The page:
Singaporeans are great at wasting money everywhere, not just in their home country.
Despite our relatively small population, we’ve all seen those Singlish-speaking tourists storming overseas designer outlets and checking into high end restaurants before asking for the wifi password, dutifully photographing their food and posting the pictures on Instagram.
Here are five things Singaporeans spend on when they go on holiday that you should avoid if you’re on a budget.
Obligatory souvenirs for colleagues
It’s fine to buy a memento or two for a close friend or the colleague who’s been covering for you in your absence.
But too many Singaporeans feel obligated to buy souvenirs for their entire team, department or company, especially when they’ve been away on a long holiday. As a result, they end up carting home big bags filled with 50 key rings, fridge magnets or cellphone chains each time they return home from an overseas trip.
Then there are those people who buy snacks for their colleagues, sending out a mass email informing everyone that they’ve left them in the pantry. In the end, the snacks are consumed in their entirety by one of the interns who has no clue who they were from because he’s not on the mailing list anyway.
If you’re working for a big company or a department so large not everyone knows your name, skip the souvenirs. Nobody will notice anyway.
You might shun tours, since the thought of waking up at 6am in order to cram in photo-taking in front of 25 different monuments before being whisked away to a Chinese restaurant for dinner does not appeal to you.
But even so, it’s easy to fall prey to the promise that a paid walking or city tour will make your trip easier and more convenient.
Granted, if you’re looking for someone to take you trekking in the jungles of Sumatra or up a mountain in Nepal, do pay for a guide to keep you alive. But Singaporeans, more than anyone else, should be able to navigate the streets of most first-world cities on their own.
If you’re on a budget, skip the tours and use the internet to plan instead. Thanks to the power of Google Maps (download offline maps on the app if you don’t have internet access at your destination) and free online guides like Wikitravel, planning your own walking tour around the city is easy and free.
In addition, there are guides in many major cities who conduct walking tours on a free or donation basis. Just google “free walking tour + city name” or check sites like Couchsurfing or Meetup and you’ll find a whole bunch. We found free tours in London, Paris, Tokyo and Beijing.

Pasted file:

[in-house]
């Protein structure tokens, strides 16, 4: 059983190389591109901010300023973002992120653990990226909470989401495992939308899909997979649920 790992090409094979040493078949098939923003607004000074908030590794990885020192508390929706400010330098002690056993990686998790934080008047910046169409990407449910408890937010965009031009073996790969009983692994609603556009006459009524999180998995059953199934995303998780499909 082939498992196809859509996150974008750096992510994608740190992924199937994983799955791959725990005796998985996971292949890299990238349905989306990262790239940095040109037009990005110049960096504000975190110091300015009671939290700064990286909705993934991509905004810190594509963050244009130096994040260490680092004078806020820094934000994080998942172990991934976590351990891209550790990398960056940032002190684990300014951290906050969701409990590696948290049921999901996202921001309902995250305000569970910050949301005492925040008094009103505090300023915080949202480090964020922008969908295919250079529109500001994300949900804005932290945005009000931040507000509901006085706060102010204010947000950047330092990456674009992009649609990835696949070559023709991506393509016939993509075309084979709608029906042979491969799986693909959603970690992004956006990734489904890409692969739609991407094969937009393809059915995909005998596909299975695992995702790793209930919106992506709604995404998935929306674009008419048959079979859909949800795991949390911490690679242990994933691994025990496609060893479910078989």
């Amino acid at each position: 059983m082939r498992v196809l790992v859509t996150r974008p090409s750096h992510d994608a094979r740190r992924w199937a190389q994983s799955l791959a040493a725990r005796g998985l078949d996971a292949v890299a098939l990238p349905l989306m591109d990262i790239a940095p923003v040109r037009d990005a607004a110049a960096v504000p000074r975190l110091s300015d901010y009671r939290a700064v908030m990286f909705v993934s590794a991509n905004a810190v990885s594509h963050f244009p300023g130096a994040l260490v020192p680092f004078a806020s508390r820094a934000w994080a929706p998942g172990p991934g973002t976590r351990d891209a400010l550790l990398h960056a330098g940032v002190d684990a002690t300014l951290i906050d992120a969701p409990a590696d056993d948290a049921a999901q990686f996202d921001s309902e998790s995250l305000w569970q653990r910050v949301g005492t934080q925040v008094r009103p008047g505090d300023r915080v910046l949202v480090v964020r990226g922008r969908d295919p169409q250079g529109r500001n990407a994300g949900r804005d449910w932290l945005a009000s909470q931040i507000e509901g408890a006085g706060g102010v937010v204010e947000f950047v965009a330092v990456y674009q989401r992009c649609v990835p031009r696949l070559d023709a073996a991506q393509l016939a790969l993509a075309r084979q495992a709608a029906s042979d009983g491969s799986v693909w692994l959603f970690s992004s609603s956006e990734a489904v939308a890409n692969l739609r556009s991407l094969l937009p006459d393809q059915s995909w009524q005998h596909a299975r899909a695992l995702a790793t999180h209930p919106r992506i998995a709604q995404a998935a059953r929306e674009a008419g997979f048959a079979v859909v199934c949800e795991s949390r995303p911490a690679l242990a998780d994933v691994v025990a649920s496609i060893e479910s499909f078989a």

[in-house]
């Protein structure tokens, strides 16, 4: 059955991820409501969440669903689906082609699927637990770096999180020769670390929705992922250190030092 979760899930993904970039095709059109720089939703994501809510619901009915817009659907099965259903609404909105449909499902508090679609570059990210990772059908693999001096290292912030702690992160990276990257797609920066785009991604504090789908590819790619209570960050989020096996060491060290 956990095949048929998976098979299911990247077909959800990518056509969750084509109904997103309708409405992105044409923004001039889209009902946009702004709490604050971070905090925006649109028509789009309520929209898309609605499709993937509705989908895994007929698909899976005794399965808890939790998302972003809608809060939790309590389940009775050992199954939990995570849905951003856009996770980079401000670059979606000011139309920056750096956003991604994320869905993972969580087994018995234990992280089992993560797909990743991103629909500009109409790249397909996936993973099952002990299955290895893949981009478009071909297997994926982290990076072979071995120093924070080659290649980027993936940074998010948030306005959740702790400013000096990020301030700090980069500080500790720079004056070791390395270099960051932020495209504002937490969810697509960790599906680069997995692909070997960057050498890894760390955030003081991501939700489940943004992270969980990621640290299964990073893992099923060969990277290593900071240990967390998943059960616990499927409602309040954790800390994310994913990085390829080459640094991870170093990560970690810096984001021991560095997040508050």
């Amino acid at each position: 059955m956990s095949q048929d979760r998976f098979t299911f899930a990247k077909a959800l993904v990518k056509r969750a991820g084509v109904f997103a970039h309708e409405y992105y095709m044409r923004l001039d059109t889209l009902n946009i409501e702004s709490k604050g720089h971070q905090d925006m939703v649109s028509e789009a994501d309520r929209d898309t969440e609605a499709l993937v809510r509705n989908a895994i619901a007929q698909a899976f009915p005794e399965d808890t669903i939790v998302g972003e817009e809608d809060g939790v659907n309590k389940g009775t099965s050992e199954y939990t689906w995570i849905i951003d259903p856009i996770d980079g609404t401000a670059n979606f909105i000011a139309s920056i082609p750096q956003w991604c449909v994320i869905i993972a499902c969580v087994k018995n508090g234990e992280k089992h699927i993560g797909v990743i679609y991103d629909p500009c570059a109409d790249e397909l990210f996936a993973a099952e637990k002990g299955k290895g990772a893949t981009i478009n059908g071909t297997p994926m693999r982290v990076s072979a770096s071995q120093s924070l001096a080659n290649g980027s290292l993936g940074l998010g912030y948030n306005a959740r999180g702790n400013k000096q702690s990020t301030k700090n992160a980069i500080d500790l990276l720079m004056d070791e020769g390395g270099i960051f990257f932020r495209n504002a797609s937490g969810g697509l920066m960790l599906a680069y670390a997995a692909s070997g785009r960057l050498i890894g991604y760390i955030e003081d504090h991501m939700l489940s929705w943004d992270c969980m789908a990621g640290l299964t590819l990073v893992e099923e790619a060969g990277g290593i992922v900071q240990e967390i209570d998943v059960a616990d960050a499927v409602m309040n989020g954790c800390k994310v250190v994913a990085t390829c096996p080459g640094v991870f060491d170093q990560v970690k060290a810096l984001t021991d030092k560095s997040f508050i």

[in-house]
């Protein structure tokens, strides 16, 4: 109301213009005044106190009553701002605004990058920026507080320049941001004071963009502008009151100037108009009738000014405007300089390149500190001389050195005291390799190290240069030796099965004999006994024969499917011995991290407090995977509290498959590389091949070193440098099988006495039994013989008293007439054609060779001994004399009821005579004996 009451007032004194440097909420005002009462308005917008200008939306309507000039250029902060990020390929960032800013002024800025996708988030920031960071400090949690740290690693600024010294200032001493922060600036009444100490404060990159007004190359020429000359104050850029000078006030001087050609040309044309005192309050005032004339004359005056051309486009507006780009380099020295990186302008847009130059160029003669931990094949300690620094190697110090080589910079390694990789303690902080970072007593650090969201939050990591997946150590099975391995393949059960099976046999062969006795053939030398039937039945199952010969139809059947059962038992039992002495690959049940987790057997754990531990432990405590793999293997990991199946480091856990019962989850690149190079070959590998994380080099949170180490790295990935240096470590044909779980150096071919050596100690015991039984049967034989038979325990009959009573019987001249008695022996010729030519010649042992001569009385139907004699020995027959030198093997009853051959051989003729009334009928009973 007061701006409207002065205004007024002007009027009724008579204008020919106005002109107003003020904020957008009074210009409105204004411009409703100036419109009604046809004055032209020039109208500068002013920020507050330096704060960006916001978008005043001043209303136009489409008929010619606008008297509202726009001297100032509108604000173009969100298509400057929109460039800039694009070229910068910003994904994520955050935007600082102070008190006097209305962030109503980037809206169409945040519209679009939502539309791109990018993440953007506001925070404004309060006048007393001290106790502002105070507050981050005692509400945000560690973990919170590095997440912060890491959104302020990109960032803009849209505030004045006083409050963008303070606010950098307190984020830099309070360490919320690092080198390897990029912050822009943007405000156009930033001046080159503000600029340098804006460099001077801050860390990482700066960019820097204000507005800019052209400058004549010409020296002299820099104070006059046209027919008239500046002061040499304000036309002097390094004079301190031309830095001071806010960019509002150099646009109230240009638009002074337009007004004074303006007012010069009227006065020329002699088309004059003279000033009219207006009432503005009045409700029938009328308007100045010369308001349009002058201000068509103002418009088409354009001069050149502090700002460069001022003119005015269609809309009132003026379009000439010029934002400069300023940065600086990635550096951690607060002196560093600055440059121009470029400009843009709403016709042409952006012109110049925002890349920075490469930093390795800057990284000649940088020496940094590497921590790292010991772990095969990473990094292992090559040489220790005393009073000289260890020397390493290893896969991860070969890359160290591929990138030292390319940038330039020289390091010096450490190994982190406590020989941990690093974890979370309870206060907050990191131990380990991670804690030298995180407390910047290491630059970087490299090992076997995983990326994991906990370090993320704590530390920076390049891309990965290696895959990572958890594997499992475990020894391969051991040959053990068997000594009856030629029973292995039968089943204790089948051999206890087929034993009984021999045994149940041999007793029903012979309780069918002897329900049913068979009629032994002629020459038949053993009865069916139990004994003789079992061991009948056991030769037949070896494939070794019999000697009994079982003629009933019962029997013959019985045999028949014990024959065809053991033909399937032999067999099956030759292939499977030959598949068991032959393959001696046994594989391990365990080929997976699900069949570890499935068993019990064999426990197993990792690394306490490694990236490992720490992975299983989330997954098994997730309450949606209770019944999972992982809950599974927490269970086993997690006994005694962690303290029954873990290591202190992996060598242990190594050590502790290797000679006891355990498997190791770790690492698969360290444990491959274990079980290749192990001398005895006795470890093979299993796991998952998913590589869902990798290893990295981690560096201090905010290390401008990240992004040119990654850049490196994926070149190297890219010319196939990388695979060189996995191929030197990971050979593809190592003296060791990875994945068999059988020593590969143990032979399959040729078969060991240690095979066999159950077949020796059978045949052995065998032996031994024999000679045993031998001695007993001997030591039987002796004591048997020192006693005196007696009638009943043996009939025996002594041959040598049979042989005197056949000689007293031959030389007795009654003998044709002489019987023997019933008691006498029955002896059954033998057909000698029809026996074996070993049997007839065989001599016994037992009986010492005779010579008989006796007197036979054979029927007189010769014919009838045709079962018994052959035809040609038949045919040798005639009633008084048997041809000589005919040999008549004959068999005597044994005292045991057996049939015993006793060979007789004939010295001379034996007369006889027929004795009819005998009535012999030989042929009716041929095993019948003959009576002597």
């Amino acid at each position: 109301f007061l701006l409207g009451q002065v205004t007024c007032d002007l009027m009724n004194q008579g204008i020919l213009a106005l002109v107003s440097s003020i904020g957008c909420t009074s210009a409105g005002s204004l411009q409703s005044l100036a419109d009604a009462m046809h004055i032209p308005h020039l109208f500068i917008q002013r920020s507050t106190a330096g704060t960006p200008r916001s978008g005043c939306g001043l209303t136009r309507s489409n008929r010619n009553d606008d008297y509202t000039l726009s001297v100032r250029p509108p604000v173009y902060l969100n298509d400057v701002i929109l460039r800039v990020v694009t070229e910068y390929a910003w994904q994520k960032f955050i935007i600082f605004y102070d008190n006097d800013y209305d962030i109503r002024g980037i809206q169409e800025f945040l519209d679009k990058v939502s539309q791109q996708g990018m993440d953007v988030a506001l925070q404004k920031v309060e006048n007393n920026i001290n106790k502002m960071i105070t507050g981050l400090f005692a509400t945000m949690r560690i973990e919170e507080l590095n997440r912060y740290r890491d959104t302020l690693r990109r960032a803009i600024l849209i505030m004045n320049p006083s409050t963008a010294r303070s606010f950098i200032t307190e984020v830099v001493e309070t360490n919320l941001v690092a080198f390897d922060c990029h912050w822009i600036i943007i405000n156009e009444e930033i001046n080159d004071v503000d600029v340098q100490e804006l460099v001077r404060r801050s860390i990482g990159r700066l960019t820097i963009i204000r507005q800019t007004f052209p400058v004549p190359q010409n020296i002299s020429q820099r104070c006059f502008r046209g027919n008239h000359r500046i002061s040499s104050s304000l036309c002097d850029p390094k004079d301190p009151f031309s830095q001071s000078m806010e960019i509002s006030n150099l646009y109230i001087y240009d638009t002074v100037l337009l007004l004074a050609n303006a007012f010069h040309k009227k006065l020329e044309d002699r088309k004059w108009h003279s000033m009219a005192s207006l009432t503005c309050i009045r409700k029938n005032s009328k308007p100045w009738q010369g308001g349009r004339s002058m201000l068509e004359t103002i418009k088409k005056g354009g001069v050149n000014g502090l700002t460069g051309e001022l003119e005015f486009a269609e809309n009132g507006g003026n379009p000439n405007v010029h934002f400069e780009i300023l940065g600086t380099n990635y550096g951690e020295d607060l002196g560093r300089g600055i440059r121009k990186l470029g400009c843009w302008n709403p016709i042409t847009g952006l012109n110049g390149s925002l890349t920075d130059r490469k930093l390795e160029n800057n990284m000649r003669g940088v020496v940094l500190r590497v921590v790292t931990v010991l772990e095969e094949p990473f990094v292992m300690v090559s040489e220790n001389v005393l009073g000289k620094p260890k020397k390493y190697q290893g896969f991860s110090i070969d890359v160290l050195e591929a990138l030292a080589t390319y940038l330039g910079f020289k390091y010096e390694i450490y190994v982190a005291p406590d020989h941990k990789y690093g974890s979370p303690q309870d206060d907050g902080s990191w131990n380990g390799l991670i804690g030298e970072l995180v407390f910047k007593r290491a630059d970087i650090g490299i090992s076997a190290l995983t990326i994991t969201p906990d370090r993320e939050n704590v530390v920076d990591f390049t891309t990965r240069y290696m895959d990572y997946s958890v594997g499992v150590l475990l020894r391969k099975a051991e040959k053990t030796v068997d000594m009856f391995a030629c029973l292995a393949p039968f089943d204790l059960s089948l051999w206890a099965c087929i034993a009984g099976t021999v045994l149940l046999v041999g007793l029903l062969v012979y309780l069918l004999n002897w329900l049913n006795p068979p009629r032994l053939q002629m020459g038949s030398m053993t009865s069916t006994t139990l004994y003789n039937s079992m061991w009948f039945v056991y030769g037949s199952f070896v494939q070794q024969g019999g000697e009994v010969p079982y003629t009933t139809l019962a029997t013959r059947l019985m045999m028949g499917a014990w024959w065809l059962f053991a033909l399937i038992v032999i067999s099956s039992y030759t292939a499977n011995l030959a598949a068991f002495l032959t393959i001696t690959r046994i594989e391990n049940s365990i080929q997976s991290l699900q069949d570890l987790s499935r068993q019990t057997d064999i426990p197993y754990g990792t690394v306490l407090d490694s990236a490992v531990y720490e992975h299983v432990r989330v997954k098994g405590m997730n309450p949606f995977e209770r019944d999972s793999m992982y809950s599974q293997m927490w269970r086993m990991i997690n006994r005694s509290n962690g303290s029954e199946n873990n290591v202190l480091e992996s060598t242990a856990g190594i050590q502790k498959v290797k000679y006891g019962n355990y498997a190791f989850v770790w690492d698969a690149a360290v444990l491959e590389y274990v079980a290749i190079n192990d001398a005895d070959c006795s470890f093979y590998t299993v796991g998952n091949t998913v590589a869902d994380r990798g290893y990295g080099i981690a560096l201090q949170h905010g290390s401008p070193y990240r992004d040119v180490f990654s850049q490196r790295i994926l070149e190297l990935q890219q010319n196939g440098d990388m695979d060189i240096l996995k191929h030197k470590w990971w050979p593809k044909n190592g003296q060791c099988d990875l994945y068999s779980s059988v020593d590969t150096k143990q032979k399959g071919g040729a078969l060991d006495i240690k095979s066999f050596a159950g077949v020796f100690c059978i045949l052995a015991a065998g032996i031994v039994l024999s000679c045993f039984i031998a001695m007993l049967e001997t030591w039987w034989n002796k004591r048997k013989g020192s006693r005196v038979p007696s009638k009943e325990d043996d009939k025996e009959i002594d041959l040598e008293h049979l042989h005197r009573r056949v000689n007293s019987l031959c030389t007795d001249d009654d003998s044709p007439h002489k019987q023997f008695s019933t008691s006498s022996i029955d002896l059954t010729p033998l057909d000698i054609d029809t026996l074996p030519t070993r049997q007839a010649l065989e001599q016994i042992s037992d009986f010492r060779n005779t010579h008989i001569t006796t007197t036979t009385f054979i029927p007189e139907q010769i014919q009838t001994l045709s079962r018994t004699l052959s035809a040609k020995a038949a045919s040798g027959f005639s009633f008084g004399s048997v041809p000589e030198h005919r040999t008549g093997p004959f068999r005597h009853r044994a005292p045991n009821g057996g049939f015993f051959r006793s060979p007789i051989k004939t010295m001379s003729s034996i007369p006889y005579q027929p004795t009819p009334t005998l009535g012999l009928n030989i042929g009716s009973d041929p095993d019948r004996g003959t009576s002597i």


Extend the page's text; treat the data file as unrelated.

Not only does that gigantic Lonely Planet guidebook weigh as much as a newborn baby, it also costs a lot—each tome can set you back about $40 to $50. Once your trip is over, you’ll never look at it again, and in a few years it will become outdated and turn into your rather lame offering at book swaps.
If you absolutely must have a physical guidebook with you, head to the National Library instead. There’s just about every current Lonely Planet volume ever published, as well as other popular guidebook series like Frommer’s, Fodor’s and Rough Guides.
Museum or travel passes
Singaporeans are often quick to snap up museum passes or travel passes, thinking these are great value for money since you get to cram in more for less. Right?
Well, the problem is, in order to get your money’s worth out of these passes, you usually have to transform your relaxing trip into a stressful one filled with attempts to cram in a zillion attractions into a few days.
Take the Paris Pass, for instance. A two day pass costs 120 euro (200 SGD) and gets you free entry to museums and monuments like the Louvre (usual price 12 euro or 19 SGD), Musée d’Orsay (usual price 12 euro or 19 SGD), the Pantheon (usual price 7 euro or 11 SGD) and the Versailles Palace (18 euro or 28 SGD), as well as attractions like a river cruise and a tour of the opera house.
Except that, in order to see 120 euro worth of attractions, you’d have to visit something like 10 museums a day. Considering you can easily spend a single day at just one or two museums, the Museum Pass doesn’t sound like the most cost-effective way to spend that money. So do the math and ask yourself how intensively you’re prepared to sightsee before you shell out the cash on a pass.
Have you ever spent money on any of the above? Share your experiences in the comments!
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